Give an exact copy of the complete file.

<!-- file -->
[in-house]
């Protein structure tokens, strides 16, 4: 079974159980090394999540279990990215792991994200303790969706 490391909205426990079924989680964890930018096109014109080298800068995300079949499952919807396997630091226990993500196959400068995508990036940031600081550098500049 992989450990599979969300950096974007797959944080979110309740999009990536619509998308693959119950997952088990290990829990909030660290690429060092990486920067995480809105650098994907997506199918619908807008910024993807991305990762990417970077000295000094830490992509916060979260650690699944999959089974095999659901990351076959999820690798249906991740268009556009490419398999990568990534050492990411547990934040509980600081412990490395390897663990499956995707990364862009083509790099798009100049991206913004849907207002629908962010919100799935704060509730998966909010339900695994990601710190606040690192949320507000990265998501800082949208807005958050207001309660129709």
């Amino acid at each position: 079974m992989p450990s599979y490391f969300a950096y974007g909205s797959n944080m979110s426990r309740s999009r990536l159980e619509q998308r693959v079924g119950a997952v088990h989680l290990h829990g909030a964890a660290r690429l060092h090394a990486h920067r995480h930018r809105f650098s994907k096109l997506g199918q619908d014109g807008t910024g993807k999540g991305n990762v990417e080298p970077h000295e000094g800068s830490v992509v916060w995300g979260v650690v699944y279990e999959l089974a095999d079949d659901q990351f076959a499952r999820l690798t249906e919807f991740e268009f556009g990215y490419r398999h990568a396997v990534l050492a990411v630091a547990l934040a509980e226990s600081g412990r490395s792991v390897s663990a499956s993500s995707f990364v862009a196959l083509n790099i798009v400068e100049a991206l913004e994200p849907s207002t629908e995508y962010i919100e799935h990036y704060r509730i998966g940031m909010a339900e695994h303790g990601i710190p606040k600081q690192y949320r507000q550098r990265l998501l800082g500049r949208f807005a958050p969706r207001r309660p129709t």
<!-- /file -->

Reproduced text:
[in-house]
């Protein structure tokens, strides 16, 4: 079974159980090394999540279990990215792991994200303790969706 490391909205426990079924989680964890930018096109014109080298800068995300079949499952919807396997630091226990993500196959400068995508990036940031600081550098500049 992989450990599979969300950096974007797959944080979110309740999009990536619509998308693959119950997952088990290990829990909030660290690429060092990486920067995480809105650098994907997506199918619908807008910024993807991305990762990417970077000295000094830490992509916060979260650690699944999959089974095999659901990351076959999820690798249906991740268009556009490419398999990568990534050492990411547990934040509980600081412990490395390897663990499956995707990364862009083509790099798009100049991206913004849907207002629908962010919100799935704060509730998966909010339900695994990601710190606040690192949320507000990265998501800082949208807005958050207001309660129709």
């Amino acid at each position: 079974m992989p450990s599979y490391f969300a950096y974007g909205s797959n944080m979110s426990r309740s999009r990536l159980e619509q998308r693959v079924g119950a997952v088990h989680l290990h829990g909030a964890a660290r690429l060092h090394a990486h920067r995480h930018r809105f650098s994907k096109l997506g199918q619908d014109g807008t910024g993807k999540g991305n990762v990417e080298p970077h000295e000094g800068s830490v992509v916060w995300g979260v650690v699944y279990e999959l089974a095999d079949d659901q990351f076959a499952r999820l690798t249906e919807f991740e268009f556009g990215y490419r398999h990568a396997v990534l050492a990411v630091a547990l934040a509980e226990s600081g412990r490395s792991v390897s663990a499956s993500s995707f990364v862009a196959l083509n790099i798009v400068e100049a991206l913004e994200p849907s207002t629908e995508y962010i919100e799935h990036y704060r509730i998966g940031m909010a339900e695994h303790g990601i710190p606040k600081q690192y949320r507000q550098r990265l998501l800082g500049r949208f807005a958050p969706r207001r309660p129709t």